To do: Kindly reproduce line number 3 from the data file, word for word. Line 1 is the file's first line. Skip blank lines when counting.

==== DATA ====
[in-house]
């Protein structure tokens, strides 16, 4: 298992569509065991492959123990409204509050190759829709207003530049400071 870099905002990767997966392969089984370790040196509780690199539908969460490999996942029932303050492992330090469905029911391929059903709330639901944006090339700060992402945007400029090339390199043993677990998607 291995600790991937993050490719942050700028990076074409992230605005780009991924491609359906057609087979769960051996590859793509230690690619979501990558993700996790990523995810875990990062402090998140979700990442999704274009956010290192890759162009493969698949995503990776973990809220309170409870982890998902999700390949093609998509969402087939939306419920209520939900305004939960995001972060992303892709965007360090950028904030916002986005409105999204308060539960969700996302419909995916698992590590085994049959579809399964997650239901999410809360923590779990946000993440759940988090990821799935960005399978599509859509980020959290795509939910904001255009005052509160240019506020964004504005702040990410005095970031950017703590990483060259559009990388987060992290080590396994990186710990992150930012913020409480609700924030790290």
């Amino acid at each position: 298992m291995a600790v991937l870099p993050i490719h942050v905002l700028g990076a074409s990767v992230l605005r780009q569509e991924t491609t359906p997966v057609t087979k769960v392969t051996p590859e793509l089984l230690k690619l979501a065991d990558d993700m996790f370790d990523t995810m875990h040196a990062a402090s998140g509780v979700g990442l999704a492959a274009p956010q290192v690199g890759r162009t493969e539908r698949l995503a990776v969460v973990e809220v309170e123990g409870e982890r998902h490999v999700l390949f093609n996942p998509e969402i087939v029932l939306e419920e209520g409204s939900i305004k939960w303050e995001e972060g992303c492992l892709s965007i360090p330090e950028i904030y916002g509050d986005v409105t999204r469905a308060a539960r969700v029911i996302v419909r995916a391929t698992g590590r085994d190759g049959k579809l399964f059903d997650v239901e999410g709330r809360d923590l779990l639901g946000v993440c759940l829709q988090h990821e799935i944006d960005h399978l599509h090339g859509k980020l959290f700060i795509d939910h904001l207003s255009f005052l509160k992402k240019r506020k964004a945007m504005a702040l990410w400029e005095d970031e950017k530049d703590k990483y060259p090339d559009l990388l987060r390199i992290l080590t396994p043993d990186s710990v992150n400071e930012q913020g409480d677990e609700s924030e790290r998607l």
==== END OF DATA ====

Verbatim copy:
């Amino acid at each position: 298992m291995a600790v991937l870099p993050i490719h942050v905002l700028g990076a074409s990767v992230l605005r780009q569509e991924t491609t359906p997966v057609t087979k769960v392969t051996p590859e793509l089984l230690k690619l979501a065991d990558d993700m996790f370790d990523t995810m875990h040196a990062a402090s998140g509780v979700g990442l999704a492959a274009p956010q290192v690199g890759r162009t493969e539908r698949l995503a990776v969460v973990e809220v309170e123990g409870e982890r998902h490999v999700l390949f093609n996942p998509e969402i087939v029932l939306e419920e209520g409204s939900i305004k939960w303050e995001e972060g992303c492992l892709s965007i360090p330090e950028i904030y916002g509050d986005v409105t999204r469905a308060a539960r969700v029911i996302v419909r995916a391929t698992g590590r085994d190759g049959k579809l399964f059903d997650v239901e999410g709330r809360d923590l779990l639901g946000v993440c759940l829709q988090h990821e799935i944006d960005h399978l599509h090339g859509k980020l959290f700060i795509d939910h904001l207003s255009f005052l509160k992402k240019r506020k964004a945007m504005a702040l990410w400029e005095d970031e950017k530049d703590k990483y060259p090339d559009l990388l987060r390199i992290l080590t396994p043993d990186s710990v992150n400071e930012q913020g409480d677990e609700s924030e790290r998607l």